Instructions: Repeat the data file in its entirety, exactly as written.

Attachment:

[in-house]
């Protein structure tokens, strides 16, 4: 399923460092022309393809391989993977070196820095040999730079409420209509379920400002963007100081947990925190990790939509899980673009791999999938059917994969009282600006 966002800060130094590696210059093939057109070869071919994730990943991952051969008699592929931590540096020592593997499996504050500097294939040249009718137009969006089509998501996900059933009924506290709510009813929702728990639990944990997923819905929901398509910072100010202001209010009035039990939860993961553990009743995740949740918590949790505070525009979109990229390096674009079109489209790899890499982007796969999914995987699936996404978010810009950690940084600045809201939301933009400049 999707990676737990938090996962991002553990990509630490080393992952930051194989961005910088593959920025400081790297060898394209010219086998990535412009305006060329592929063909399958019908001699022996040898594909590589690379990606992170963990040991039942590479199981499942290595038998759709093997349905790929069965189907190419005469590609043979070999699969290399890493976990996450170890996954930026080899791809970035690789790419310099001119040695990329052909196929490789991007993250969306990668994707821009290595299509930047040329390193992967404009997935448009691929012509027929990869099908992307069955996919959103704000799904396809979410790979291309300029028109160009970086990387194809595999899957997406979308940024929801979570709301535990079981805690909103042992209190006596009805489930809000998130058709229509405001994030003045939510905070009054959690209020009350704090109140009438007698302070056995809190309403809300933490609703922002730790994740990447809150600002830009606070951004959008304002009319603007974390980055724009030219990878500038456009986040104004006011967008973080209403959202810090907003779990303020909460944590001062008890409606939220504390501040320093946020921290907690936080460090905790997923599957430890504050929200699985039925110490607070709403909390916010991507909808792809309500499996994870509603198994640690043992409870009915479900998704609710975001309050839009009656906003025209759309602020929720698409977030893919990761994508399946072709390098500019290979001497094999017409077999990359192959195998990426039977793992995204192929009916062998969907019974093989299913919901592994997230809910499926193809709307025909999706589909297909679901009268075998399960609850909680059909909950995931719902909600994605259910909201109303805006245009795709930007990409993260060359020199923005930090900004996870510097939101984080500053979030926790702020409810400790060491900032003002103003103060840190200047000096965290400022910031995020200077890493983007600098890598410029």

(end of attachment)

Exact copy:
[in-house]
């Protein structure tokens, strides 16, 4: 399923460092022309393809391989993977070196820095040999730079409420209509379920400002963007100081947990925190990790939509899980673009791999999938059917994969009282600006 966002800060130094590696210059093939057109070869071919994730990943991952051969008699592929931590540096020592593997499996504050500097294939040249009718137009969006089509998501996900059933009924506290709510009813929702728990639990944990997923819905929901398509910072100010202001209010009035039990939860993961553990009743995740949740918590949790505070525009979109990229390096674009079109489209790899890499982007796969999914995987699936996404978010810009950690940084600045809201939301933009400049 999707990676737990938090996962991002553990990509630490080393992952930051194989961005910088593959920025400081790297060898394209010219086998990535412009305006060329592929063909399958019908001699022996040898594909590589690379990606992170963990040991039942590479199981499942290595038998759709093997349905790929069965189907190419005469590609043979070999699969290399890493976990996450170890996954930026080899791809970035690789790419310099001119040695990329052909196929490789991007993250969306990668994707821009290595299509930047040329390193992967404009997935448009691929012509027929990869099908992307069955996919959103704000799904396809979410790979291309300029028109160009970086990387194809595999899957997406979308940024929801979570709301535990079981805690909103042992209190006596009805489930809000998130058709229509405001994030003045939510905070009054959690209020009350704090109140009438007698302070056995809190309403809300933490609703922002730790994740990447809150600002830009606070951004959008304002009319603007974390980055724009030219990878500038456009986040104004006011967008973080209403959202810090907003779990303020909460944590001062008890409606939220504390501040320093946020921290907690936080460090905790997923599957430890504050929200699985039925110490607070709403909390916010991507909808792809309500499996994870509603198994640690043992409870009915479900998704609710975001309050839009009656906003025209759309602020929720698409977030893919990761994508399946072709390098500019290979001497094999017409077999990359192959195998990426039977793992995204192929009916062998969907019974093989299913919901592994997230809910499926193809709307025909999706589909297909679901009268075998399960609850909680059909909950995931719902909600994605259910909201109303805006245009795709930007990409993260060359020199923005930090900004996870510097939101984080500053979030926790702020409810400790060491900032003002103003103060840190200047000096965290400022910031995020200077890493983007600098890598410029």